Cubs fans unite: 'We got this. This is our year'

  • The Cubs end the 7th with another double play, to the satisfaction of Loyola University student Katherine Klinger, middle, her dad, Bob, of Hinsdale, and Debbie Roumeliotis and Chris Nemea of Chicago.

      The Cubs end the 7th with another double play, to the satisfaction of Loyola University student Katherine Klinger, middle, her dad, Bob, of Hinsdale, and Debbie Roumeliotis and Chris Nemea of Chicago. Joe Lewnard | Staff Photographer

 
 
Updated 10/8/2015 12:45 PM

Editor's note: It was a long day. Erin and Lauren prowled around Wrigleyville and the 'burbs Wednesday night, soaking in the anticipation and then joy of Cubs fans.

5:40 a.m.: Wild Card Wednesday starts early, as Ryne Sandberg arrives at Harry Caray's in River North to lead a pre-dawn Cubs rally with Dutchie Caray, Ronnie Woo Woo, Ivy Man, a Harry impersonator and the L.A. band, Jelly of the Month Club. The band tries out their new song, "Cubs Cubs Cubs" on the hundreds of people who are there, some of them who have been in line since 3 a.m. (Hear the song at www.youtube.com/watch?v=AnYbvx8xxEU).

                                                                                                                                                                                                                       
 

Sandberg produces the glove Moises Alou was using on the night of the Steve Bartman incident, Oct. 14, 2003, and reunited it with what remains of the Bartman ball in a display case near the restaurant entrance. The ball, as you'll recall, was detonated in 2004 in an attempt to rid the Cubs of yet another curse.

2 p.m.: A replica "Back To The Future" DeLorean is parked outside Harry Caray's on Kinzie, where owner Tom Sedor from Orland Park is getting the car ready for its close-up. Sedor is a Cubs season ticket holder who's had the car for 23 years and retrofitted it to be a replica of the time machine from the movie.

5:40 p.m.: It's still more than 90 minutes before the first pitch, and fans decked out in Cubbie Blue are already making their way to Wrigleyville bars. A few have on blue wigs with faces painted white and red. A Chihuahua named Erwin and his owner saunter down Sheffield. The dog is dressed head to tail in Cubs gear. "He has Blackhawks gear for the hockey season," we're told.

7:15 p.m.: Kevin Henry, 24, of Villa Park, is at Coach's Corner in Elk Grove Village and predicts the Cubs will beat the Pirates 2-0. He is watching the game with friends Matt Snobl of Villa Park and Dan Diaz of Addison. "The Cubs are winning the World Series this year," Henry said. "It's going to happen."

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7:20 p.m.: Elk Grove Village resident Valerie Nuti texts the Cubs' one-run lead to her daughter, in Aruba.

7:30 p.m. Plans at the Grand Victoria Casino in Elgin to burn a pirate ship in effigy just got the kibosh from the Elgin Fire Department, which said burning a fiberglass board would release too many harmful toxins into the air. So they settled for burning a cardboard boat instead. Take that, Pirates!

7:40 p.m. With the start of the second inning, some Cubs fans at Murphy's Bleachers finally take their seats -- most everybody stood for the entire first inning.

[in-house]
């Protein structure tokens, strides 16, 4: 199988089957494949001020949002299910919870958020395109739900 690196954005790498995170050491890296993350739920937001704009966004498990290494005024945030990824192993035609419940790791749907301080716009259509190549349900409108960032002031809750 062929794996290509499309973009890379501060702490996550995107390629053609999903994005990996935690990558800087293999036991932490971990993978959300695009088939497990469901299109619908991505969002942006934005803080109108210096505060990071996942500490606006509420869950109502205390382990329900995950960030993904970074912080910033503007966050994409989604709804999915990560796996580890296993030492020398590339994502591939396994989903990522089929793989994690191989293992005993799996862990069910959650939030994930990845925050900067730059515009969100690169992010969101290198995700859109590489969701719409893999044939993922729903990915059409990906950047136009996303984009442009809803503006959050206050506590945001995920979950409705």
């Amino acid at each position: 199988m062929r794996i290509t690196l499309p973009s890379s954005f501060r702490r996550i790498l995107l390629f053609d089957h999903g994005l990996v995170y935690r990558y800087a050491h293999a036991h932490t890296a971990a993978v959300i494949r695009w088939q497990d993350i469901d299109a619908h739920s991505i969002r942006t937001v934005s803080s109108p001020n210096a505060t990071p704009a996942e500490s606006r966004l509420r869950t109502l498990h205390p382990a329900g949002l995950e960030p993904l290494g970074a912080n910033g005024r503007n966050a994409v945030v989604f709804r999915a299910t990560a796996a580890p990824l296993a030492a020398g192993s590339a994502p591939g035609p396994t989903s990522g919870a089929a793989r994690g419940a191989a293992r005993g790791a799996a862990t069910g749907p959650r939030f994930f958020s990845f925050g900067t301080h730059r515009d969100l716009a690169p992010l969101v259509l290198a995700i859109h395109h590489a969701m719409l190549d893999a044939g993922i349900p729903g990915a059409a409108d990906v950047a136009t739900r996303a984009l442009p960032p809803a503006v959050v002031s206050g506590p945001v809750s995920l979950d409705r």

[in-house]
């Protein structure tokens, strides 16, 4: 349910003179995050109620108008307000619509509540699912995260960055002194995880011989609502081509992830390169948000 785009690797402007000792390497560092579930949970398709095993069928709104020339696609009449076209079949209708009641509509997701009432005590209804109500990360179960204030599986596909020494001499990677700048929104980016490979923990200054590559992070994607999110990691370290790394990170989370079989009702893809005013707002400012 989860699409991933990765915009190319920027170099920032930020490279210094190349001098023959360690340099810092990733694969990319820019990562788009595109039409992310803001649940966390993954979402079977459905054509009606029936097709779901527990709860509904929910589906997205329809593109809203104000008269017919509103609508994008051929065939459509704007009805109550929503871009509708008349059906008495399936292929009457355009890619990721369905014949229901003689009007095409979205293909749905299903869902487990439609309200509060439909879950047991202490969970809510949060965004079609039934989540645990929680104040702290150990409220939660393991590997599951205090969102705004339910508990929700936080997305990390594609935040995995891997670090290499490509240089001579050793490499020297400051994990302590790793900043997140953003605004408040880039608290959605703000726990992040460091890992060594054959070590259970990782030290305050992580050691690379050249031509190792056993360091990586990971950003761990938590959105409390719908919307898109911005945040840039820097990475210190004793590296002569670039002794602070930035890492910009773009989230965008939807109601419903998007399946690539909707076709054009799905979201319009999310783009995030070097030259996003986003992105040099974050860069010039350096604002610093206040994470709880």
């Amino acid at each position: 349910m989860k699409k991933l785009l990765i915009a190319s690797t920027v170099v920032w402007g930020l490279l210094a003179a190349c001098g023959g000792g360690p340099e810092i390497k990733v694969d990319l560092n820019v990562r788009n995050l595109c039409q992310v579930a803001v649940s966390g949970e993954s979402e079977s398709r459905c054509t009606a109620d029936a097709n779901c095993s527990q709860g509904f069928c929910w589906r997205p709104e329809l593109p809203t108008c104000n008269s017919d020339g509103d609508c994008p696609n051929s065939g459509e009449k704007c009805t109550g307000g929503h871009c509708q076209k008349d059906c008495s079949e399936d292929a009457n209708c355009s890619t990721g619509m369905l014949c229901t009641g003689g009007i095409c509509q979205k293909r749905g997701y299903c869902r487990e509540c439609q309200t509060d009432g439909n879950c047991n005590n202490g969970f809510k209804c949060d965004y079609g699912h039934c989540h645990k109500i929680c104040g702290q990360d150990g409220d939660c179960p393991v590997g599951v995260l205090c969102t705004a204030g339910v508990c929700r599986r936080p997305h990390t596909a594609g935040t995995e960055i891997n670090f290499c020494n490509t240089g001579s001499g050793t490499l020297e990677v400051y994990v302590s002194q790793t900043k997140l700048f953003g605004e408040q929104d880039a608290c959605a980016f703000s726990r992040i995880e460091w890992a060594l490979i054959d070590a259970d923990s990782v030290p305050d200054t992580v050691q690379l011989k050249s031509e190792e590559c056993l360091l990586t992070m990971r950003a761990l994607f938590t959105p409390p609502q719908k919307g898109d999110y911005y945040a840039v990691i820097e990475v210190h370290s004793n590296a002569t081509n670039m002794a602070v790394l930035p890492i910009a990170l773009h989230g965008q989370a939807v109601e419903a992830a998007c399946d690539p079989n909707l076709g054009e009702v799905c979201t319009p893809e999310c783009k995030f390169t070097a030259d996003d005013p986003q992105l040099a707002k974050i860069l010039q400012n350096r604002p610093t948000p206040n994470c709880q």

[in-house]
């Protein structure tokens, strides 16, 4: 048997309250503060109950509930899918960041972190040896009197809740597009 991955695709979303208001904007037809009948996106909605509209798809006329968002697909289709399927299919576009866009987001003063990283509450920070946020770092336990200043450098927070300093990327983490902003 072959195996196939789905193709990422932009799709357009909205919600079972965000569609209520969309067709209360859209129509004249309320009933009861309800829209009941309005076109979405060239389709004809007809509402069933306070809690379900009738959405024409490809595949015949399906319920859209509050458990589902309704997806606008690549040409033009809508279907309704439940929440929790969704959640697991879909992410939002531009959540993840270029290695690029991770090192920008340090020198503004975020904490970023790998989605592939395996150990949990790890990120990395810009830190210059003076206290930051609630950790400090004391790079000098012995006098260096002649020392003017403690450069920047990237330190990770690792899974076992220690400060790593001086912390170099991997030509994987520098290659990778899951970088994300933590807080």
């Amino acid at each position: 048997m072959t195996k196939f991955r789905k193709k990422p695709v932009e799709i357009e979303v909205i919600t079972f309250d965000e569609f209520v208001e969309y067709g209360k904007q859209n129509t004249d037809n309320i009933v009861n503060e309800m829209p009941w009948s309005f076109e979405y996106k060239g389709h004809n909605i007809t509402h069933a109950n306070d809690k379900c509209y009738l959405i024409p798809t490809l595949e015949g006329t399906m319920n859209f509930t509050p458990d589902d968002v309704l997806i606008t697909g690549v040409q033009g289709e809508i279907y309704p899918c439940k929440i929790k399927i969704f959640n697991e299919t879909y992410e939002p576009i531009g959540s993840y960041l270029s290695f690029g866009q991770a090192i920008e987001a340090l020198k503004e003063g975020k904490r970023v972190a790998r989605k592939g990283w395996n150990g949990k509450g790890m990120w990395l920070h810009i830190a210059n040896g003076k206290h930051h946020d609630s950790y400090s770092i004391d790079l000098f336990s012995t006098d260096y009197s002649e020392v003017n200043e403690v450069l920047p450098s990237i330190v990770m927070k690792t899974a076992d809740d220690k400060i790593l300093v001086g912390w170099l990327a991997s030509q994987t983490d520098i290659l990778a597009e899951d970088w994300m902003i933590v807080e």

7:45 p.m. Coach's Corner is a sea of blue and red. Arrieta strikes out his third batter.

"He gone!"

"That's how we do it."

"Arrieta is just perfect."

7:51 p.m. GONE! Coach's Corner erupts for Kyle Schwarber's home run. In Wrigleyville, the police presence is becoming more noticeable, but so far, it's just all about the game.

                                                                                                                                                                                                                       
 

8:20 p.m. It's the bottom of the 4th, and fans at Murphy's are settling into a feeling of ... certainty. "I've been following the Theo experiment for a couple years, and I could feel it when Rizzo said this was the year," Jay Mitchell says. "I think a lot of people like that this team is built for the long term."

Kiley Pawlak says, "The energy is different this year. Everyone believes. Just the energy here, you can taste it."

8:45 p.m. Joe Carcerano might be the owner of Coach's Corner, but his mother, Connie Carcerano, rarely misses a day of work. "Everyone's so respectful. It's like a little family here," she said. "They keep me young." The place is always packed for the Blackhawks, but the Cubs also have been drawing a crowd.

"The excitement, the anticipation -- that's the best part about game days," she said. "The big crowds and everyone cheering. It makes this place fun."

9:05 p.m. Fans pounding the tables at Coach's Corner, shouting "Fight!" "Fight!"

"This isn't hockey!" somebody yells from across the room.

9:15 p.m. Elk Grove Village resident Jerry Davis said the Cubs are doing so well largely because of Joe Maddon and Jake Arrieta. "The team is so young and carefree. Maddon is a great manager," he said. "Then you get a guy like Arrieta. That changes a team."

9:40 p.m. Eric Wenner has developed his own system for helping the Cubs win. "As an older Cubs fan we have the tendency to clutch up and get nervous, and they say the team can feel that," he says between innings at Murphy's Bleachers. So he hangs out with a younger crowd. "Younger people are much more calm about it."

10 p.m. Police have shut down Clark Street. In Pittsburgh, fans leaving the ballpark are streaming across the Roberto Clemente Bridge.

10:05 p.m. Fans streaming toward Addison and Clark, chanting "Arrieta" and singing, "Go, Cubs, Go."

10:30 p.m. "We can win anywhere, anytime," says Rob Mandik of Elk Grove Village. "We're peaking at the right time."

"We got this. This is our year," says Keith Mays of Hoffman Estates.

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